The Mt. Gox rehabilitation plan is now “finalized”

The Mt. Gox rehabilitation plan is now “finalized”



After confirmation by the Japanese court, the restoration plan to compensate creditors of the now-defunct cryptocurrency exchange Mt. Gox has now been completed.

According to the announcement made by Nobuaki Kobayashi, the trustee of Mt. Gox, on November 16, the initial rehabilitation plan Archive The February trial at the Tokyo District Court is now “final and binding.” The confirmation order of the Japanese court system restoration plan is one of the last steps in the long process that began with the request for compensation to the creditors of the exchange in 2018, which went bankrupt in early 2014.

Kobayashi said that he will keep in touch with the repayment details of the “specific time, procedure and amount” of creditors who have filed claims under the approved plan. Although it is unclear whether the payment will be made in Bitcoin (Bitcoin) Or a decree, the announcement stated that creditors may need to register their bank account information on the website to get paid, otherwise they may “encounter difficulties.”

Kobayashi’s update was made after thousands of Mt. Gox users voted on October 8th, and the losses of these users are estimated to be worth billions of dollars.Approximately 99% of creditors were affected by the collapse of Japanese cryptocurrency exchanges Approve the draft recovery plan, The claimant voted in favor of about 83% of the total voting rights.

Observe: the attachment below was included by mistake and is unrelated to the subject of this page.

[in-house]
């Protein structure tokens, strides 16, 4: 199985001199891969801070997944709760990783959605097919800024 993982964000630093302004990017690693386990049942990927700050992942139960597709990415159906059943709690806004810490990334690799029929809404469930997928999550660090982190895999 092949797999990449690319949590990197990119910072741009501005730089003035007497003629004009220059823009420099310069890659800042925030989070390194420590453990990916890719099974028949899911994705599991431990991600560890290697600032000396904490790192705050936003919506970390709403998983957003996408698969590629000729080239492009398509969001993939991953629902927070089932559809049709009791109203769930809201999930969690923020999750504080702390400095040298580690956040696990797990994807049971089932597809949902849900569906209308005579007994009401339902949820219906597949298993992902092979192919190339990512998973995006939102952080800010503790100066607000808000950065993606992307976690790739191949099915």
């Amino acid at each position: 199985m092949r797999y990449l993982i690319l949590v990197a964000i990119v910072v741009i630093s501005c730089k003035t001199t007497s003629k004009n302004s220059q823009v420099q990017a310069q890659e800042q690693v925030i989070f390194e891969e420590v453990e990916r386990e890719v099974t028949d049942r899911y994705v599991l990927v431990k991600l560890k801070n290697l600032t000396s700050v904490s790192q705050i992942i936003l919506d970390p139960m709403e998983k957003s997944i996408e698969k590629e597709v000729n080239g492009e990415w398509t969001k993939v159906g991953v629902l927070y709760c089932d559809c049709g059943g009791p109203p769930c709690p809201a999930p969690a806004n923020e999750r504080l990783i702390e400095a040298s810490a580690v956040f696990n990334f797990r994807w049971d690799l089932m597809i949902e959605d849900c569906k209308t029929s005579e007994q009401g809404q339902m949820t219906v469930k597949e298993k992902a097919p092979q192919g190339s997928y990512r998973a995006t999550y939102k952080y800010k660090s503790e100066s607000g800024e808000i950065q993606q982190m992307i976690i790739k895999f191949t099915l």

Users who file a claim can receive funds fairly quickly, because Kobayashi hinted in October that a “final and binding” ruling was the last major obstacle in the compensation process.However, some of the victims of the exchange’s collapse have Report Infrequent communication about the rehabilitation plan leads to doubts about the time of repayment:

related: If Mt. Gox creditors fail to vote by Friday, they may get nothing

Mt. Gox was first launched by programmer Jed McCaleb in 2010 and was later acquired by Mark Karpelès. It was one of the largest exchanges in the world in the early days of cryptocurrency. A hack in 2011 and the subsequent collapse of the exchange affected nearly 24,000 creditors-mainly those holding cryptocurrencies.

These events resulted in a loss of 850,000 BTC, which was a loss of US$460 million at the time and a loss of US$51 billion at the time of publication.However, according to reports, Kobayashi Approximately 150,000 BTC To repay creditors.